August 2012
Volume 12, Issue 9
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Vision Sciences Society Annual Meeting Abstract  |   August 2012
The effects of adaptation on visual search.
Author Affiliations
  • Stephanie Wissig
    Dominick Purpura Department of Neuroscience, Albert Einstein College of Medicine
  • Adam Kohn
    Dominick Purpura Department of Neuroscience, Albert Einstein College of Medicine\nDepartment of Ophthalmology and Visual Sciences, Albert Einstein College of Medicine
Journal of Vision August 2012, Vol.12, 702. doi:10.1167/12.9.702
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      Stephanie Wissig, Adam Kohn; The effects of adaptation on visual search.. Journal of Vision 2012;12(9):702. doi: 10.1167/12.9.702.

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      © ARVO (1962-2015); The Authors (2016-present)

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Abstract

Temporal context or adaptation, the preceding seconds to minutes of stimulus history, profoundly affects visual perception. Despite the robustness and ubiquity of these effects, their functional role in perception and cortical processing in many cases remains unclear. In contrast, the effects of spatial context and their role in perception are better understood: spatial contextual effects highlight features that differ from those in surrounding regions, determining salience and giving rise to ‘pop-out’. Similarities in the perceptual and neural effects of spatial and temporal context raise the possibility that they may serve similar functions. We therefore tested the possibility that adaptation serves to enhance the salience of features differing from their temporal context. We measured the effects of prolonged (40 s) adaptation to a counterphase grating on performance in a classical search task. Subjects searched for a target whose orientation was offset by 10 - 90° relative to distracters. Distracters were oriented either parallel or orthogonal to the adapter. We find that adaptation reduces both reaction times and the number of saccades made to find targets with small orientation offsets, suggesting that adaptation can enhance the salience of such targets. By extending existing models of salience to include the effects of adaptation, we illustrate how stimulus-specific adaptation and center-surround antagonism in early visual pathways could give rise to such effects. Our results provide evidence of a beneficial effect of adaptation on perception, and suggest a new view of the role of adaptation in perception and cortical processing.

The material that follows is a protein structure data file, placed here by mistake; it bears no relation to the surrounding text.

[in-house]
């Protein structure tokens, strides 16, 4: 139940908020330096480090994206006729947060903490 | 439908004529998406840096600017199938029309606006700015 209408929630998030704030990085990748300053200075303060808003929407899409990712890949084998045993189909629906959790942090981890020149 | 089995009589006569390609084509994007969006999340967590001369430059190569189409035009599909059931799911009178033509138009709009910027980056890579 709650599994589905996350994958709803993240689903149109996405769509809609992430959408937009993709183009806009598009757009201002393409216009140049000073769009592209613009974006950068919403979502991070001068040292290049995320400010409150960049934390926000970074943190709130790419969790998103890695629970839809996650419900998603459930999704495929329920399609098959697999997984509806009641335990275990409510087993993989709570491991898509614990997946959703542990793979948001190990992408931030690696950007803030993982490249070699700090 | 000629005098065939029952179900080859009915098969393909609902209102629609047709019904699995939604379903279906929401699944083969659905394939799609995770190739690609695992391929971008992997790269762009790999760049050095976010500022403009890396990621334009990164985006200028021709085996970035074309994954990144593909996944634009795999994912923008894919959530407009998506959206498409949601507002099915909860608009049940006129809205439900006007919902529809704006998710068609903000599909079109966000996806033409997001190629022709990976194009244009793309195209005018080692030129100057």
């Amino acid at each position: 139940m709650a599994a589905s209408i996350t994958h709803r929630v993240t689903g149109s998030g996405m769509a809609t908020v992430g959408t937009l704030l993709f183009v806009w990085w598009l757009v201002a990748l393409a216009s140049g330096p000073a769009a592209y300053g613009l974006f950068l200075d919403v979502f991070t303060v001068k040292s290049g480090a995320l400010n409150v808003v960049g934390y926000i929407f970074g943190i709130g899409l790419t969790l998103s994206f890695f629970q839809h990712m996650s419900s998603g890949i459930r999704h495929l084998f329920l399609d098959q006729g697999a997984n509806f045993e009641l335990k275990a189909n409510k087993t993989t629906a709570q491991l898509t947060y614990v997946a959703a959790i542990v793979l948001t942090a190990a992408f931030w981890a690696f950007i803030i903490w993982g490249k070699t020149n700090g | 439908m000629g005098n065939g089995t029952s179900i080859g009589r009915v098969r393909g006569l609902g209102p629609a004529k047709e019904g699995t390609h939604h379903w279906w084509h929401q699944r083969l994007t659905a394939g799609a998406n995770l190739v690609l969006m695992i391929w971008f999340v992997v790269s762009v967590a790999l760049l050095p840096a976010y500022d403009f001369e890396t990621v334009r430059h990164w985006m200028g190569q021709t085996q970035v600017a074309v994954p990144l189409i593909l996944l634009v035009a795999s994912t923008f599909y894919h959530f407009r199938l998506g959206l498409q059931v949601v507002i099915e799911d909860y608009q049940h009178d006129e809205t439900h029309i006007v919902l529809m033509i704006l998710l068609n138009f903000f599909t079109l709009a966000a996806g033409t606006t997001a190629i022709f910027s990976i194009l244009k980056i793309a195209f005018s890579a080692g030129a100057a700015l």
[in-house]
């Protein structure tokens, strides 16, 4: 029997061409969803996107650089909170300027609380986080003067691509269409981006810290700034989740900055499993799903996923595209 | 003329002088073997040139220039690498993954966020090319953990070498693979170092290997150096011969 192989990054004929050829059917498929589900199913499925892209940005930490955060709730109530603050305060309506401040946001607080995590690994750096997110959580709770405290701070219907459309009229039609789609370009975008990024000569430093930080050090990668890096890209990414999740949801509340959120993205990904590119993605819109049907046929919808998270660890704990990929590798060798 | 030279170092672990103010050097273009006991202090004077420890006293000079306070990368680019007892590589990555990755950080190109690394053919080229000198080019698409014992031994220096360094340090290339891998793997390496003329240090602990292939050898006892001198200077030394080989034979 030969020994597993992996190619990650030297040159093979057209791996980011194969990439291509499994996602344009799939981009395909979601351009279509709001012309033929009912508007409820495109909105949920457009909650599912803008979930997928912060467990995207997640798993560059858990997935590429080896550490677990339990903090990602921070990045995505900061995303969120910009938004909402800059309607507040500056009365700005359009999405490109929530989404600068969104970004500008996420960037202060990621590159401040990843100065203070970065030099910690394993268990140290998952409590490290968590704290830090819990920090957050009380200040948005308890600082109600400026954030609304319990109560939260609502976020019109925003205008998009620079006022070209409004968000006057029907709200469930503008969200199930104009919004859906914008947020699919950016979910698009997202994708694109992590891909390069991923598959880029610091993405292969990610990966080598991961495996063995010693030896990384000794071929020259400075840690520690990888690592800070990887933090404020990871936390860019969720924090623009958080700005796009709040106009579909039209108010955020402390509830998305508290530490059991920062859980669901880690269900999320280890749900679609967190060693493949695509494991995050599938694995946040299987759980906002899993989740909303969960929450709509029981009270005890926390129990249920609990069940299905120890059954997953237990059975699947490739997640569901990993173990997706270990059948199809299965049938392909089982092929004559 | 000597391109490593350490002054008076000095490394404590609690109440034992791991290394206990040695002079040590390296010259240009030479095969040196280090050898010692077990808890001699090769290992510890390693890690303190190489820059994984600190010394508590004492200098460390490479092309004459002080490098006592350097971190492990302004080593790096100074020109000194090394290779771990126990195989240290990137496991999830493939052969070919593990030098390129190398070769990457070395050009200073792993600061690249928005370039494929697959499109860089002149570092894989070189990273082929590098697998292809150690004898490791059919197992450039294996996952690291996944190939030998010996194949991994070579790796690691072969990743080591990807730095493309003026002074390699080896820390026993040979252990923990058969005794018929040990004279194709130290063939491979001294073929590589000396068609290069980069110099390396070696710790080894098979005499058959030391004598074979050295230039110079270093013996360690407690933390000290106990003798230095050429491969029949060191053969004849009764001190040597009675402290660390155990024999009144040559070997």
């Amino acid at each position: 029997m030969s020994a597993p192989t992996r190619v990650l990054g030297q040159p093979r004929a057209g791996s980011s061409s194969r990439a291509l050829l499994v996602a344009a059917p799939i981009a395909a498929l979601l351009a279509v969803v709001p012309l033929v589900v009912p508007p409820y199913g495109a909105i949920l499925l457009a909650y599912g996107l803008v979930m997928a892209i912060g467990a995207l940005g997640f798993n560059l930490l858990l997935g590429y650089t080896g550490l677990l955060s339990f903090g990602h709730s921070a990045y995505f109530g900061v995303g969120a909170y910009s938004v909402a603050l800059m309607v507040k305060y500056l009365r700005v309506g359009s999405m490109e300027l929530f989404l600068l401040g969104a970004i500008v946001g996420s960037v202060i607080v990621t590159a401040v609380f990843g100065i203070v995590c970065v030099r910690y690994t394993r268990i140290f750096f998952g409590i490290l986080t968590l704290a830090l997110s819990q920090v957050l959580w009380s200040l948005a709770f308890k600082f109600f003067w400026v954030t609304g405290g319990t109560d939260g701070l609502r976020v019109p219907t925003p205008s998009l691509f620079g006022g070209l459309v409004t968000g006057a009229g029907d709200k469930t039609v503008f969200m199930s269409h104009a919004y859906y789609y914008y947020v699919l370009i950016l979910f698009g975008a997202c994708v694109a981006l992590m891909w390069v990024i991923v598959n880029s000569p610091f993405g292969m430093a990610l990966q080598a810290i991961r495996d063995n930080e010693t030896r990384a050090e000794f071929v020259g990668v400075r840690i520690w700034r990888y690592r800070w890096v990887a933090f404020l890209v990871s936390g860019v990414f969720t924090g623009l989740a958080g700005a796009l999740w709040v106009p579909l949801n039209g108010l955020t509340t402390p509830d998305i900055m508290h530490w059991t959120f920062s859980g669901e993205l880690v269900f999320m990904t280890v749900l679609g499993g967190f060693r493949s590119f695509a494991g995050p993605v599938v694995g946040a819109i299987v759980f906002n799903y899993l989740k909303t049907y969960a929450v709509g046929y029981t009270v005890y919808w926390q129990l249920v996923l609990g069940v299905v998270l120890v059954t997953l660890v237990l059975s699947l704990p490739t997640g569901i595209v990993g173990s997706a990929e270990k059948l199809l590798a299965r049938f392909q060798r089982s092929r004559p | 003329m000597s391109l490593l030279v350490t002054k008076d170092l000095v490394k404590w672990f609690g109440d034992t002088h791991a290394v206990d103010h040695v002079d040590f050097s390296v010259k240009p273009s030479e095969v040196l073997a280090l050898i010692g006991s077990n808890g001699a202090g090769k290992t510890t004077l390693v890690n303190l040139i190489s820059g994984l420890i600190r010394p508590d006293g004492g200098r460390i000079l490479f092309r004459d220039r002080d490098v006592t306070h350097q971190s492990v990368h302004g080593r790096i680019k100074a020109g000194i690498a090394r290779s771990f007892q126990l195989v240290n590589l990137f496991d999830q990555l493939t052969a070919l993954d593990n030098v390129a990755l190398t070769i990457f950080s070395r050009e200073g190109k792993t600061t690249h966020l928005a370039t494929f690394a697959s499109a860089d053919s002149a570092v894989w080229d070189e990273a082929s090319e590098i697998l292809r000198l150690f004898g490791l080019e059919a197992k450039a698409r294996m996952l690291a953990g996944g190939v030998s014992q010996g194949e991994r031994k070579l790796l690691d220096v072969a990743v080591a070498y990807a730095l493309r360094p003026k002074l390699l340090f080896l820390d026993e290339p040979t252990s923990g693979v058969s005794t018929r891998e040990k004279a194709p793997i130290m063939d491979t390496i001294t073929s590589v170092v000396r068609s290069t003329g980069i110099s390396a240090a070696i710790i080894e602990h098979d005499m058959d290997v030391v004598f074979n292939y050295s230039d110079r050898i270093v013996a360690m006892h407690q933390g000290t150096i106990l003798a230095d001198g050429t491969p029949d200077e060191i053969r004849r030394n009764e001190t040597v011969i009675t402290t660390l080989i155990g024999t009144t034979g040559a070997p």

Meeting abstract presented at VSS 2012

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